At Week’s End: History repeats itself



May 19, 2017 - 12:00 AM

As is its wont, history repeats itself
For two weeks in October 1962 the world was on the brink of nuclear war.
Cuba’s Castro, in power for three years, was delighted to flex his muscle with newly placed nuclear missiles, compliments of his patron, the U.S.S.R. More were on the way.
John Kennedy, in perhaps his finest hour as president, called the Soviet bet, which led to freighters bearing the red star stopping in their wakes and turning about. Missiles already in Cuba, and clearly identified by aerial photographs, soon after were packed up and sent home.
Of course it wasn’t as simple as that. Long hours of diplomatic posturing preceded the Soviet back-down.
During that time I was a sophomore at Pittsburg State and worked nights at the Pittsburg Sun, back when the city had morning and evening newspapers.
Associated Press dispatches came by teletype. If an AP editor deemed a news item important, he drew attention with a bell in the teletype machine. For several days the bell rang often, but not nearly as much as when Kennedy was assassinated a year later in Dallas.
School children were tutored in what to do if a missile, carrying a nuclear warhead, was launched from Cuba. Then, we didn’t have the electronic and computer capabilities of today and plotting a missile’s path and intended target took some time, if done at all.
Consequently, kids living anywhere within range of the Cuba-based missiles were instructed to take cover, much as if a tornado were approaching their school. They learned to dive under desks or race to interior hallways to snuggle  as closely as they could to walls.
During the height of the crisis, fallout shelter signs were placed anywhere a basement or other underground refuge was available. Canned goods were sntached from grocers’ shelves; home larders were packed with non-perishable foods.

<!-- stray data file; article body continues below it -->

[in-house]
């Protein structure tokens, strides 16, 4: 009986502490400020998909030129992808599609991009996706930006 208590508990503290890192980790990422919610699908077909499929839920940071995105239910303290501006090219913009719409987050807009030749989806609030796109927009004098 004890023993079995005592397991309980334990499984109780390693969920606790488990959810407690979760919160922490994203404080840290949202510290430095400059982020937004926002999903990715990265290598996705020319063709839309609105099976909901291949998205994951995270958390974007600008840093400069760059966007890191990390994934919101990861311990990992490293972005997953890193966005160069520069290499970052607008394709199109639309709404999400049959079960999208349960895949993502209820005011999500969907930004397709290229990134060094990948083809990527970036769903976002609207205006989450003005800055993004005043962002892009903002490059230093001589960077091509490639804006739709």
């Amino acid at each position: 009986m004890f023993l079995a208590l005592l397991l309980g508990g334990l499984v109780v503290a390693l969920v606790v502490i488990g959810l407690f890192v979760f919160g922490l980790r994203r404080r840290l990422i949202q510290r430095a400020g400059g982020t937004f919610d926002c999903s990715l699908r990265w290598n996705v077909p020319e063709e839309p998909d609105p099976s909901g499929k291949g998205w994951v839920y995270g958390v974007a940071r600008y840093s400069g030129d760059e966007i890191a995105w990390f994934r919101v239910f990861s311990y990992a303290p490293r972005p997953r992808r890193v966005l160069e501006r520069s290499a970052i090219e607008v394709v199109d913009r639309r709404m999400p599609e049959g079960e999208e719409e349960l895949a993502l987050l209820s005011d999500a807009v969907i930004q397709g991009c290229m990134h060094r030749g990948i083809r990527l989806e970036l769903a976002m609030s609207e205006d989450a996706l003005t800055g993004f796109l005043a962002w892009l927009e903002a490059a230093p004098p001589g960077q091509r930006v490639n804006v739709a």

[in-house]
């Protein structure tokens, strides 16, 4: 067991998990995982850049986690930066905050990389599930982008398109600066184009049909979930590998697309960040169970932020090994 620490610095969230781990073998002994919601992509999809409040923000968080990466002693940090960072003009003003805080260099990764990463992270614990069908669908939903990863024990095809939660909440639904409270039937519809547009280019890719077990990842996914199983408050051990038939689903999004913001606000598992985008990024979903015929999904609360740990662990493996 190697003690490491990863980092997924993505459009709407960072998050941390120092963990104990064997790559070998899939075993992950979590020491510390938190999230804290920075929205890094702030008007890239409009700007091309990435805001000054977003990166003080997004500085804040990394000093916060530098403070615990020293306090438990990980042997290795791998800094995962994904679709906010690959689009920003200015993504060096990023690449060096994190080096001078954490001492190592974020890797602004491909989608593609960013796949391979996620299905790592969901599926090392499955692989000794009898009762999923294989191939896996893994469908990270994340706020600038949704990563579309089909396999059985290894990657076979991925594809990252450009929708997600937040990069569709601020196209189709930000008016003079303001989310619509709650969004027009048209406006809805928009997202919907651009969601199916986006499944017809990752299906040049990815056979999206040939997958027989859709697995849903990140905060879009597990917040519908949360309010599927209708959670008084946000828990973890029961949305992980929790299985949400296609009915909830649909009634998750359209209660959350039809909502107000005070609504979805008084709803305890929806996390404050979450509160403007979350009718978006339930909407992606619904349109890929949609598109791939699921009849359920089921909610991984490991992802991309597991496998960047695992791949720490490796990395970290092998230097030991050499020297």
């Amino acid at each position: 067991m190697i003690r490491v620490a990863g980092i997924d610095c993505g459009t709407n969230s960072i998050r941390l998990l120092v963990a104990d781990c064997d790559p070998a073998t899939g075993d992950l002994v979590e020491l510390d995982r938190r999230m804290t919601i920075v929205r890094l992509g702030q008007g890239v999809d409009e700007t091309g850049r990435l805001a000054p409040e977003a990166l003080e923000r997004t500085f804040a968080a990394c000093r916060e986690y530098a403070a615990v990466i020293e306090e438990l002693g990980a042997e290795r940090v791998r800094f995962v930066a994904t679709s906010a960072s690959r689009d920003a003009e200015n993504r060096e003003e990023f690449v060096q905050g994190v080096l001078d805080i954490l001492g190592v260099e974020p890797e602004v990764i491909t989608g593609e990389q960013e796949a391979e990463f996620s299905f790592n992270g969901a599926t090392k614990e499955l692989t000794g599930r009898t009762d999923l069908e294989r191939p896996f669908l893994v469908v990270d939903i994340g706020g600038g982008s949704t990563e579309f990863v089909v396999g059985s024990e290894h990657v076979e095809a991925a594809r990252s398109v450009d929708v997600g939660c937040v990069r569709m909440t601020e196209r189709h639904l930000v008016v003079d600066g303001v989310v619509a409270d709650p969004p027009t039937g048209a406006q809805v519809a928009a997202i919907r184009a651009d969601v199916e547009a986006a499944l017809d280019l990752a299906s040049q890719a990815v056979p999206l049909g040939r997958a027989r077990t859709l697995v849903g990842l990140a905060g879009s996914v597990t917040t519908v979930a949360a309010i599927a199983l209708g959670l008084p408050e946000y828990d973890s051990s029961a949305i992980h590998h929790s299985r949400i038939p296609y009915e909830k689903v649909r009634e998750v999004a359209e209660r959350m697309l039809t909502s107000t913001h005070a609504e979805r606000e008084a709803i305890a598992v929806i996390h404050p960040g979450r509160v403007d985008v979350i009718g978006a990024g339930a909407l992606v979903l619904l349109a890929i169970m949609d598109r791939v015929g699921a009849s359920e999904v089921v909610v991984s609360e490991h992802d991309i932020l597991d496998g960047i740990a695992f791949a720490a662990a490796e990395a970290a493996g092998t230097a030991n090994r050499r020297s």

Hardware stores saw an uptick in sales of survival items, such as battery-powered radios, kerosene lanterns and all sorts of powerful flashlights. Gun and ammunition sales perked, much as they do whenever the NRA threatens government will crack down on guns.
When the Soviet bluff was called the Cuban crisis faded. Leaders knew all too well a U.S. retaliatory strike would have been devastating.

TODAY we face another nuclear crisis with unstable leadership in North Korea.
Whether Kim ever will make good on any of his threats is unknown, and one that we rightly are taking seriously.
An attack against South Korea or Japan would trigger instant response by the U.S., and one involving U.S. territory could result in North Korea being removed from the map, along with millions of innocent folks already suffering from Kim’s fascination with military might.
Isn’t it distressing we can’t funnel the many billions of dollars spent to find ways to better kill each other into programs and projects to give each other better lives?

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